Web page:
Investors want to know specifically what you plan to spend their money on. Rookie entrepreneurs have vague and confused answers that will leave them dead in the water. Experienced entrepreneurs have detailed and logical answers that convey the confidence that investors need to see.
To determine how much money you should raise, you have to figure out how much money you need to get to your next significant milestone. Getting to the next milestone is important because achieving the milestone will set you up to raise additional funds down the road, if necessary. If you only get halfway to a milestone without much to show for the last round of funding, investors will perceive you as a risk and you’ll take a hit on your valuation (if you get any interest, of course).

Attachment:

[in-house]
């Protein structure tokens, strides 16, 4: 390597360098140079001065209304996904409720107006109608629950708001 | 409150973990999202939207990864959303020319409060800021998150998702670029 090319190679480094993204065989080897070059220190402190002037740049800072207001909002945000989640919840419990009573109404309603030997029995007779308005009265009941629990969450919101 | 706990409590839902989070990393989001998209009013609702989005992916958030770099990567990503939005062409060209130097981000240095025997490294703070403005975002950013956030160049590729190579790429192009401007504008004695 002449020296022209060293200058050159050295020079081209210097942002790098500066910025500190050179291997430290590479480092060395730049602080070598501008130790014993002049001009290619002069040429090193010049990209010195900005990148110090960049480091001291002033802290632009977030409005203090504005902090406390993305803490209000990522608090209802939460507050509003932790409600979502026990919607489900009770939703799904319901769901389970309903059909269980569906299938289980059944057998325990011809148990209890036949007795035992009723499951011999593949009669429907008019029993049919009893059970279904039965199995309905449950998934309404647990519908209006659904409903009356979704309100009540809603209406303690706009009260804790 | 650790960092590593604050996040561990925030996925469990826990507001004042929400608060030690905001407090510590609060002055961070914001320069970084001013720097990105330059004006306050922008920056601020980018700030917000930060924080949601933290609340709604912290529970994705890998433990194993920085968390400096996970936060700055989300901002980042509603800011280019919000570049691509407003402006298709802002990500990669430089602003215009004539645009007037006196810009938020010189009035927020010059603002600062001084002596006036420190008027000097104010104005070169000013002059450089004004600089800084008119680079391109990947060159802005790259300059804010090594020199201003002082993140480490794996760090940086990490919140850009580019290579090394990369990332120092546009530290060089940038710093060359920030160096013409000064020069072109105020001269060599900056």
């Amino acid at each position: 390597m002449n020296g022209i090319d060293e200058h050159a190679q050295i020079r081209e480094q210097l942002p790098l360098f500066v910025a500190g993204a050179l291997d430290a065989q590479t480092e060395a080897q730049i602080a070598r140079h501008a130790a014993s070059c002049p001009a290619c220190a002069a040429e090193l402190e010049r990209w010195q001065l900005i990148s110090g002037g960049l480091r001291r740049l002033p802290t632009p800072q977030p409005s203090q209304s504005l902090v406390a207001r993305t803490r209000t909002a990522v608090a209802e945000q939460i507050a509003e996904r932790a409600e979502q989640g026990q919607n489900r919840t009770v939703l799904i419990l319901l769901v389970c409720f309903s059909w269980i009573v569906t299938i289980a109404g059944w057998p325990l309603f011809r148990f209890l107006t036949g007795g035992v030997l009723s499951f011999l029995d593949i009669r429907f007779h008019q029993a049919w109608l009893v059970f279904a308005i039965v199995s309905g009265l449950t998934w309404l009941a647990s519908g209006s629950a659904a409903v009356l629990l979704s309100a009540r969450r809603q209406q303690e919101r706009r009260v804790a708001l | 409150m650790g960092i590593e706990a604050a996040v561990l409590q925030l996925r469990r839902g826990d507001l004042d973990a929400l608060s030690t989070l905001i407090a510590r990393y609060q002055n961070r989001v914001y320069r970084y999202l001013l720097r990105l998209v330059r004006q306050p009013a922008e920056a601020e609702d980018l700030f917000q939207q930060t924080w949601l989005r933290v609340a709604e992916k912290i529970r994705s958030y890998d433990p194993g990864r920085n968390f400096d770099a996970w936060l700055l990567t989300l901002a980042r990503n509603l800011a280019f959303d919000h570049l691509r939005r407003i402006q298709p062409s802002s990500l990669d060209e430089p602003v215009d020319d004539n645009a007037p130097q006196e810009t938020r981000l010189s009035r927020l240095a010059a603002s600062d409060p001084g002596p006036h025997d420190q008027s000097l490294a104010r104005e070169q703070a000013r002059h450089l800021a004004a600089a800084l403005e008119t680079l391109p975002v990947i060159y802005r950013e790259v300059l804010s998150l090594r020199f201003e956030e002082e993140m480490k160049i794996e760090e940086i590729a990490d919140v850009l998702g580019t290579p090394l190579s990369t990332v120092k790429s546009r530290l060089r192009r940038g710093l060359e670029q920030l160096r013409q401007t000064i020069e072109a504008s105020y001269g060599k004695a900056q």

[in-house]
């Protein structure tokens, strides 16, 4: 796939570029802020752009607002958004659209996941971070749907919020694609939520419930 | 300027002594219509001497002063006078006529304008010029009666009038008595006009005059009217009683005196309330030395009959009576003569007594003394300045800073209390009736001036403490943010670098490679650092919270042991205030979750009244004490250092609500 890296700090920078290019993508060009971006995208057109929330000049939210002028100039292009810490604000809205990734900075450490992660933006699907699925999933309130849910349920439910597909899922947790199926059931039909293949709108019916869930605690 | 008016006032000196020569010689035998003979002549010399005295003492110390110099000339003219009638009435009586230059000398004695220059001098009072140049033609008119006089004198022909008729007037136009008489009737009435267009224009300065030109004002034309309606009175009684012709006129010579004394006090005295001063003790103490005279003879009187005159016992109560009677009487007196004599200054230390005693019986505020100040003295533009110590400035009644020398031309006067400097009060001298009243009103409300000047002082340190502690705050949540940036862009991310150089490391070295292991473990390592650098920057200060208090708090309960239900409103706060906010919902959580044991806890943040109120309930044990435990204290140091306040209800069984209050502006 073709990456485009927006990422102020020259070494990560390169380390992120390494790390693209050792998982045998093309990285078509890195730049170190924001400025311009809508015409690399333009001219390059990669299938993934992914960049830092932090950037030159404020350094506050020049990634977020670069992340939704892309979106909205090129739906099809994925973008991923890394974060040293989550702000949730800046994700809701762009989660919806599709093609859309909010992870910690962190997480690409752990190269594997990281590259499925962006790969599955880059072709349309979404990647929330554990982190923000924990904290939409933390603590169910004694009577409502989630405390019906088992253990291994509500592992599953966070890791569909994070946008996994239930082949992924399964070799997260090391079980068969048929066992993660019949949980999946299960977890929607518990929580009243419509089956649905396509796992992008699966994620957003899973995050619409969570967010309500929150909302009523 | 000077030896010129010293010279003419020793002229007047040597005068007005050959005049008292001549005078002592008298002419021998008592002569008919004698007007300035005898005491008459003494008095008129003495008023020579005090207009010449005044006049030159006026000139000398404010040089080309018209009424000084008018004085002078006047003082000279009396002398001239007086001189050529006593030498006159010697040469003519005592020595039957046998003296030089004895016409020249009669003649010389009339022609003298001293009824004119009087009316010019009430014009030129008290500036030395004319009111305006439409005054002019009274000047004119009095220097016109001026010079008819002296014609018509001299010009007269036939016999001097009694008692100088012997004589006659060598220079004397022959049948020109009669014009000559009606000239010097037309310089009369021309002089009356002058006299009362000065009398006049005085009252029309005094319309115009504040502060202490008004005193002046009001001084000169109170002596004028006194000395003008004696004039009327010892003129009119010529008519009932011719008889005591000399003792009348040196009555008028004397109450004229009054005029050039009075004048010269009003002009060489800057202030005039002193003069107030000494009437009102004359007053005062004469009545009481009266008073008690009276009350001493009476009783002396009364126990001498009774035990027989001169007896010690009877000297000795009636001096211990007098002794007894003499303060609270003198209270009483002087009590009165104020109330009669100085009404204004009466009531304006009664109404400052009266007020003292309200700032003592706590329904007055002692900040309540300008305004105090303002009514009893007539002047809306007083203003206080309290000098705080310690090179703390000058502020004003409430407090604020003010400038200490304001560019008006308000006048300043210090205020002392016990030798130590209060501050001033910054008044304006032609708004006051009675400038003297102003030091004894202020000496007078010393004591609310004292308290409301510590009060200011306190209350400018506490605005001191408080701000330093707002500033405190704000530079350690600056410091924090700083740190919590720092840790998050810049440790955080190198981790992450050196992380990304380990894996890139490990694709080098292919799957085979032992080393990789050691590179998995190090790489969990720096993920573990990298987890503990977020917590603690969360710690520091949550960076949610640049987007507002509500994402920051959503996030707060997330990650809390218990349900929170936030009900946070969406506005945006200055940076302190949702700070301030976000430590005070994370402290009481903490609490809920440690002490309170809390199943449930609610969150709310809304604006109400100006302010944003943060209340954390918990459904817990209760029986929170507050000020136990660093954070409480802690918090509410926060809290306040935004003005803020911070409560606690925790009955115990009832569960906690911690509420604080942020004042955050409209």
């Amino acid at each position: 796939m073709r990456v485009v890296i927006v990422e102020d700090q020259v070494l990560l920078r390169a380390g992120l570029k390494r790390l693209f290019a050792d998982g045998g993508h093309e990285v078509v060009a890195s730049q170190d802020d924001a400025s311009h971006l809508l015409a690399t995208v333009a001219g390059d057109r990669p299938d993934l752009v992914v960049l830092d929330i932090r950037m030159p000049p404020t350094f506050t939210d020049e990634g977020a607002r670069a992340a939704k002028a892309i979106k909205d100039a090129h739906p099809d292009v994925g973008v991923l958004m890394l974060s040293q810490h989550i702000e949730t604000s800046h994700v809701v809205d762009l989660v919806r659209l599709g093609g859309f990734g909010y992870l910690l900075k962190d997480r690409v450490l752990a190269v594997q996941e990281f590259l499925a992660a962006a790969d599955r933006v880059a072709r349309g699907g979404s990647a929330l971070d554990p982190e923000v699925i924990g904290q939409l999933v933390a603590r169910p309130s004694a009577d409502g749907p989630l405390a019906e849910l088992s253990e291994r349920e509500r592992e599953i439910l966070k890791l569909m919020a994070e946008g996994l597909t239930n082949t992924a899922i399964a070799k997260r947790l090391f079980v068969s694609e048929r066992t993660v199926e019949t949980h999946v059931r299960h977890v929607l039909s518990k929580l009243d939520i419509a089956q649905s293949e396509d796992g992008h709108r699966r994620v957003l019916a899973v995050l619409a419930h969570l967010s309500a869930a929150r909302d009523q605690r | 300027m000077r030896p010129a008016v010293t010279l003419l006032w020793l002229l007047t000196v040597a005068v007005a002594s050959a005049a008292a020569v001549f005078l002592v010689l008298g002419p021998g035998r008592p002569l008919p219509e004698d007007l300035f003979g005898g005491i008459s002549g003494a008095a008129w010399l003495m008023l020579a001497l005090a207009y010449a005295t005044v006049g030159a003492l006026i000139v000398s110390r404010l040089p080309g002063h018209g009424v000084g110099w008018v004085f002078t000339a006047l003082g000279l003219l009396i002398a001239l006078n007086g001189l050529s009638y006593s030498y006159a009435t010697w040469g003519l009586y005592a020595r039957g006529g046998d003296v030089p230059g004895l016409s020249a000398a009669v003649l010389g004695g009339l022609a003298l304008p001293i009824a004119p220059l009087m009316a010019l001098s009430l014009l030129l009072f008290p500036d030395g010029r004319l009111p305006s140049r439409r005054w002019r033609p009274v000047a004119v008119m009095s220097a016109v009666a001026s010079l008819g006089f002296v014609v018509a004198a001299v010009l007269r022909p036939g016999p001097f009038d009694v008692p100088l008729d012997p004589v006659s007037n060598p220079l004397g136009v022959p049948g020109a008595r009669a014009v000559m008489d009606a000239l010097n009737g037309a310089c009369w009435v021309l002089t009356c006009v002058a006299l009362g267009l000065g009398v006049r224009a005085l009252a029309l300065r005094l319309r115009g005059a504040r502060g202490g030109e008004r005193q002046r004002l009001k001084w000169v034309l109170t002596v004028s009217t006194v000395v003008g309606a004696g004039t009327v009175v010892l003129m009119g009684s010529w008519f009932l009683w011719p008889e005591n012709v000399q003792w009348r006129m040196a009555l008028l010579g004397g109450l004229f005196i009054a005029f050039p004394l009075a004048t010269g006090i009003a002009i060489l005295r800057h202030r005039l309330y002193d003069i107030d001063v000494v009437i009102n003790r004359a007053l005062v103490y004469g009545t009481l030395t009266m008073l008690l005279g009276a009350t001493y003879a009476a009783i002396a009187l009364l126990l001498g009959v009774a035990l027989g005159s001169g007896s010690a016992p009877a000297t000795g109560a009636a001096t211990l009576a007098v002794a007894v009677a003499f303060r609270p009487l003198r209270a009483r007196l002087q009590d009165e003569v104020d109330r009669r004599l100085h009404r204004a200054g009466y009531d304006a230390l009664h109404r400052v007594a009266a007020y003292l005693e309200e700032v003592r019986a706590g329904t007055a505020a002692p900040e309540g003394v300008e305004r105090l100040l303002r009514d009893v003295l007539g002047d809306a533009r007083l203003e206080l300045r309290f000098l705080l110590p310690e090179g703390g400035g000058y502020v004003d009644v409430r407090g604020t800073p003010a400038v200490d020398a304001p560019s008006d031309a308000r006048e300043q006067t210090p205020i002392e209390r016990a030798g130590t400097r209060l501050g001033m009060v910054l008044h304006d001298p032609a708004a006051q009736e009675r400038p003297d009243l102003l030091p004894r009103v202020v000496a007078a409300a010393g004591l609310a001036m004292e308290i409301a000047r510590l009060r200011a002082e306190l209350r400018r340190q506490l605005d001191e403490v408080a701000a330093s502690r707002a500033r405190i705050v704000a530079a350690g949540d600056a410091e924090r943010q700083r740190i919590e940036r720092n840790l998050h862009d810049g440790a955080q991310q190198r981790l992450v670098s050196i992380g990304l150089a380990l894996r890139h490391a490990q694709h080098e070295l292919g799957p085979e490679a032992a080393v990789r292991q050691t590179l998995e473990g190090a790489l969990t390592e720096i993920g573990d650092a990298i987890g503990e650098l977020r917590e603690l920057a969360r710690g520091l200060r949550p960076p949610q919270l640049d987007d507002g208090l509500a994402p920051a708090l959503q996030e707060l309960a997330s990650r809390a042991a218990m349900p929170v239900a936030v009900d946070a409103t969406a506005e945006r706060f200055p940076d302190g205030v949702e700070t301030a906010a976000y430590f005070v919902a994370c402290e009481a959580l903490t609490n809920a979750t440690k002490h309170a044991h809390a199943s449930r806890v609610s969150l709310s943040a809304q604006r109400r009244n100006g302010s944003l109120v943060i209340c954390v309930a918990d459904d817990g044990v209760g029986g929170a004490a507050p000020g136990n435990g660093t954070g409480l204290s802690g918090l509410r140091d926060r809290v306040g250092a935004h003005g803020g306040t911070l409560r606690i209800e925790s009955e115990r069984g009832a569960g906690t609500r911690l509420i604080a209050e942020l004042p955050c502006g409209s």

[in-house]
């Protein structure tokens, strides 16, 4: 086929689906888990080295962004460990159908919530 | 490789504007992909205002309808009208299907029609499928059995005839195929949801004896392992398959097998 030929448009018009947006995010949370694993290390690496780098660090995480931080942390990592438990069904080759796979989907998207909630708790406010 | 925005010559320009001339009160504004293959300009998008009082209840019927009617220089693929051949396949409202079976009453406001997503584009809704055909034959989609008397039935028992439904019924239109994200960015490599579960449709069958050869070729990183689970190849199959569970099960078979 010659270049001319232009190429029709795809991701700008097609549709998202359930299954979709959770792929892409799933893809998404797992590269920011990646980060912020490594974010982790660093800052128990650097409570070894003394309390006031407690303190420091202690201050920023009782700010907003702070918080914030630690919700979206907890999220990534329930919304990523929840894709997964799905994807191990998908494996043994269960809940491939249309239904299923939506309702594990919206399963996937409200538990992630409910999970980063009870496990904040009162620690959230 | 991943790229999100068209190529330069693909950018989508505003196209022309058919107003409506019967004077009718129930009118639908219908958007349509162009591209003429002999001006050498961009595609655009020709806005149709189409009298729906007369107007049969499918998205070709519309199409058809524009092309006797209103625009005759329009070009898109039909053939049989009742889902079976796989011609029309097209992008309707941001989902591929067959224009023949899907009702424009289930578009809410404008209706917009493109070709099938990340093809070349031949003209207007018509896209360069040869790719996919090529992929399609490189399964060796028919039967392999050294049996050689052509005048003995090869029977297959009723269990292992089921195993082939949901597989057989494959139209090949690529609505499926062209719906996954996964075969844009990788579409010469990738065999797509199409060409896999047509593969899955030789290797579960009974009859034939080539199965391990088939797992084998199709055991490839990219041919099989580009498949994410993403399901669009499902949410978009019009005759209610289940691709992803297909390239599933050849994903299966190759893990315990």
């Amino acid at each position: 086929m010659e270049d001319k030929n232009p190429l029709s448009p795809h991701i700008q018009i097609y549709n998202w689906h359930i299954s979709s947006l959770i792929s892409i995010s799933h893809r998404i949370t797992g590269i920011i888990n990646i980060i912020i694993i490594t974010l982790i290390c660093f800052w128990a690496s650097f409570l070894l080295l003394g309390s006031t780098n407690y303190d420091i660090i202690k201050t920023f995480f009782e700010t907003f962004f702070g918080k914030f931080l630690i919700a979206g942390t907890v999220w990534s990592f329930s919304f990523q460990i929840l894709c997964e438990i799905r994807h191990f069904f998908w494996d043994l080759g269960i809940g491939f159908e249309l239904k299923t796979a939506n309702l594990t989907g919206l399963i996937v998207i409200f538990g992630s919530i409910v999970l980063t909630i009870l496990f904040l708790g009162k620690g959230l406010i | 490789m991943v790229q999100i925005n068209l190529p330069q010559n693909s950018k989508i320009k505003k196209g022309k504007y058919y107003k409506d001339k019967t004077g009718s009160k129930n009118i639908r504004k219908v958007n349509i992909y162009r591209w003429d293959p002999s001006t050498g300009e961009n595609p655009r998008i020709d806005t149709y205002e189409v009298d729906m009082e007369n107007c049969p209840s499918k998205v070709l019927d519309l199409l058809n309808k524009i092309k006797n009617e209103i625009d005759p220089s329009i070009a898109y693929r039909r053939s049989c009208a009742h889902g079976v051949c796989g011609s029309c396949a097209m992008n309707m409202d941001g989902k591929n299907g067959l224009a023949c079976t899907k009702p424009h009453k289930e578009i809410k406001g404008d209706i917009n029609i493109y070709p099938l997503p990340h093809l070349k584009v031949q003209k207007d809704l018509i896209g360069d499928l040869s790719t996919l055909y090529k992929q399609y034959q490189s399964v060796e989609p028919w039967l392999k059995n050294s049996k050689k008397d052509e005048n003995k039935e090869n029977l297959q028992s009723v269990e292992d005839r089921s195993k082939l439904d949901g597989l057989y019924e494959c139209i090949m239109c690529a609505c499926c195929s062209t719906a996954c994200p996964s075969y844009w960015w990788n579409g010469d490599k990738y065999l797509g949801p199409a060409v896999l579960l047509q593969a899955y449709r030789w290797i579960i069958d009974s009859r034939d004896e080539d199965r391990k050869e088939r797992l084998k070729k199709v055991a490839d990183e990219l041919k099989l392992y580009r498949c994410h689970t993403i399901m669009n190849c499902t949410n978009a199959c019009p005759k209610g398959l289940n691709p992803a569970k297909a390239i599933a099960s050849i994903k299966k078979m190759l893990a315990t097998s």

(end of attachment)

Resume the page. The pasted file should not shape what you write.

After you’ve determined how much you need to hit your next milestone, add in a six-month buffer by multiplying your post-investment monthly burn rate by six. Things always cost more and take longer than expected, so you need a buffer to protect yourself. Add these two numbers together – the milestone cost and the buffer – to figure out about how much money you need to raise.
On average, the number of months of operations funded is usually around 18-24 months.